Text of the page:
Thank you for visiting....the next Blog will be published bright and early on Saturday morning.
September 17, 2015
Good morning and welcome back to the Blog.
Yes, the Republican debate was must see viewing yesterday. A BBC report on the highs/lows for each candidate is worth to read and is a confirmation of my personal impressions. I'm struggling with the contrast between career politicians and outsiders. The career politicians are well versed in stats and facts (real or imaginary) while the outsiders have a knowledge gap in this area but have demonstrated careers and results.
If asked who I currently support, my response would be that of uncertainty with some obvious non starters (Huckabee, Cruz, Carson). When examining the candidates, I view them as a potential business supervisor since they will be Commander in Chief, Chief Orator etc... Who would I be comfortable working for and following their leadership? Intelligence, wisdom, assertiveness, results orientated and the ability to deal with incredible time pressures and stress are important qualifications. Respect for a change agent is also high on my list of qualifications. Using these criteria, the field quickly narrows to Paul, Rubio, Fiorina and Trump as a wild card. Being fired from a job after taking substantial risks is not a negative in my book...I've been there and a humbling but important learning experience. Everyone should be fired or go bankrupt at least once in their professional career otherwise too conservative of a path is at hand. Strong leaders take risks....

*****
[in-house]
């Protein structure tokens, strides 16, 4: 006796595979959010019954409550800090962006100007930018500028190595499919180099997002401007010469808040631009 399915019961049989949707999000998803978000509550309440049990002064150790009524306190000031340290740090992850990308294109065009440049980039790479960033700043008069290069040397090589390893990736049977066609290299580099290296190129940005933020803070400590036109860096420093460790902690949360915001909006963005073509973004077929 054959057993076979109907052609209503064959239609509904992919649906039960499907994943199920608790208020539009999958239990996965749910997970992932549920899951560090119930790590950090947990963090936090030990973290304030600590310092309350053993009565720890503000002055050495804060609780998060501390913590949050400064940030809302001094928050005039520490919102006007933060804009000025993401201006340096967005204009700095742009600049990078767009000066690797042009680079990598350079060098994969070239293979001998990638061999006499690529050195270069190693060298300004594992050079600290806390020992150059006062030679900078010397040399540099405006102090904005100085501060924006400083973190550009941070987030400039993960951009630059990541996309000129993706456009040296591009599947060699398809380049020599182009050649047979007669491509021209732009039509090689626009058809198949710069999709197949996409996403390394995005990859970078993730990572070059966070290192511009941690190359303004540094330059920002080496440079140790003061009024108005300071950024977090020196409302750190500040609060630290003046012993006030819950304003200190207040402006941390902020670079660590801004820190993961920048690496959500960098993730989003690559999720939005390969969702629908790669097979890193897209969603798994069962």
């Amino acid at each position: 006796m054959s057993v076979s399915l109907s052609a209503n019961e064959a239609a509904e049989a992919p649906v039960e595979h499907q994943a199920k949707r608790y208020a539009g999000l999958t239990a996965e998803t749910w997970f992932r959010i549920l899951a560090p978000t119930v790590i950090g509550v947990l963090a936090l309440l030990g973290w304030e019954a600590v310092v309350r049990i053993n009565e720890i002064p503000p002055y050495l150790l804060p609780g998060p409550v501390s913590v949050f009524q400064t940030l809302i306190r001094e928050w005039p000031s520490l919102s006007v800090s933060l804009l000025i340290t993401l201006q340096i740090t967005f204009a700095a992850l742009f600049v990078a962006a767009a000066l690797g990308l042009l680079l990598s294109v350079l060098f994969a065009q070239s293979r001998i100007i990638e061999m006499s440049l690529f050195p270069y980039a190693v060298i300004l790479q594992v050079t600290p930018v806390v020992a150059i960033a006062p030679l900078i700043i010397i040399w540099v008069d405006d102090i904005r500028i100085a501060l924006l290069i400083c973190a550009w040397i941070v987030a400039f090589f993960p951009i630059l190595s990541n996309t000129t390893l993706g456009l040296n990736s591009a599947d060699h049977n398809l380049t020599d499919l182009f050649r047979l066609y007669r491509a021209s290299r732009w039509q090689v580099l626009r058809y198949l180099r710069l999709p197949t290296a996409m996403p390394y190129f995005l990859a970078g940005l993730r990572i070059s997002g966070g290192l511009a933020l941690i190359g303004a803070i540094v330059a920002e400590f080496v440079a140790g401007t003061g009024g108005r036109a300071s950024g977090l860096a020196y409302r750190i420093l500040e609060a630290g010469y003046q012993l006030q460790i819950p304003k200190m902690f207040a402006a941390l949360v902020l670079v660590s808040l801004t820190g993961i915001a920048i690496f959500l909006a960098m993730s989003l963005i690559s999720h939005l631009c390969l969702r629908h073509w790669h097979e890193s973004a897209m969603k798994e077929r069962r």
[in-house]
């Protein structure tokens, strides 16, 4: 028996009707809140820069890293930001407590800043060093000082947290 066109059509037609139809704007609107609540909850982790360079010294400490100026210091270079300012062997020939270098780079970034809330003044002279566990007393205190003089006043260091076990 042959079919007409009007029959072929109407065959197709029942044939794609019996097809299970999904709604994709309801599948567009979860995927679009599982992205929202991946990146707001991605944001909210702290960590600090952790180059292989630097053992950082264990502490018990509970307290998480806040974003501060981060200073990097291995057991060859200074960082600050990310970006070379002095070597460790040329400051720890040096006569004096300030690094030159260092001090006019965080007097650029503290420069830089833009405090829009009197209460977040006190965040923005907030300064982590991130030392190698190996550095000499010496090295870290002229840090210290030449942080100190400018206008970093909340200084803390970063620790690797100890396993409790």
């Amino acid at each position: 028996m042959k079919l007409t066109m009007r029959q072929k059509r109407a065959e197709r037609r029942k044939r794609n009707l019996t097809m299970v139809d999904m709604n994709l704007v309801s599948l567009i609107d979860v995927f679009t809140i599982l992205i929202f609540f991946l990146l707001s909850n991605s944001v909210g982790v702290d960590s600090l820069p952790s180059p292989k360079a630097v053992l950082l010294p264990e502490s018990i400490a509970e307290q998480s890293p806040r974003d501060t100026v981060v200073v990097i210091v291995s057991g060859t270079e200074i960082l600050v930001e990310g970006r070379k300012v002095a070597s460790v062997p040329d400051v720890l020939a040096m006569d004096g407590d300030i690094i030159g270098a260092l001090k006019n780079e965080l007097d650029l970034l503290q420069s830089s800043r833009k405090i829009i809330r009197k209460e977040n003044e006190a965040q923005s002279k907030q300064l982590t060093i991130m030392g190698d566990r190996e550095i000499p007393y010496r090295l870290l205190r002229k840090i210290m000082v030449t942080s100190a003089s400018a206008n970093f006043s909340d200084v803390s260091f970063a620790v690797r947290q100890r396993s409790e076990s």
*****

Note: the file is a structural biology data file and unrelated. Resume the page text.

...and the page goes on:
Wednesday turned out to be a strong sales day. Two of the five Strong Hands dimes are on hold. An inquiry arrived for the 1856-S NGC EF45 example and we will see how long this piece remains available. The Strong Hands 1873-S F-101 graded PCGS AU58 is also a desirable offering and would fit nicely into an EF/AU set.
The GFRC consignment program continues to expand as more individuals are recognizing the professional handling of their coins. Two new consignments are under discussion; one being Seated half dimes and the other being Capped Bust halves.
I mentioned in Wednesday's blog that Jim Rickards had published an article concerning spot gold prices and that the precious metal may have reached bottom. His article is entitled, Gold -- The Once and Future Currency and is an excellent read. For Blog readers, I will attempt to simplify key points made.
Jim recommends that individuals hold 10% of investible assets in physical gold as a financial insurance policy. Today's low prices are an excellent entry point.
Jim identifies three factors that explain the fluctations in gold prices. These are real interest rates, the US dollar strength and central bank intervention into gold market. For predicting the future price of gold, one should study these factors and judge where each is headed in today's deflationary and political environment.
1. Real Interest Rates.
- Real interest rates are defined as the nominal interest rate minus inflation. For example, if the nominal interest rate is 5%, but inflation is 3%, then the real rate is only 2% (5% minus 3%). That sounds simple enough, but there are complications.
- 10-year Treasury note interest rates are a good estimates for mortgage rates and corporate bond rates, which represent the cost of financing long-term investments in housing and fixed assets by individuals and corporations. It makes more sense to think about gold as a long-term core holding than as a short-term trading instrument.
- When the rate of inflation is greater than the nominal rate of interest, then the real interest rate is negative. This could happen when a 10-year Treasury note rate is 1% and inflation is 2%.
- Jim indicates that Real Interest Rates are one of the best predictors of the nominal dollar price of gold. When real interest rates are low (or negative), that gives gold a boost. When real interest rates are high, that puts downward pressure on gold. The reason for the correlation is easy to understand. Gold has no yield. Gold’s valuation has to compete with other asset classes such as stocks and bonds that do have yields. When yields on competing asset classes are higher, the gold price tends to suffer, and vice versa.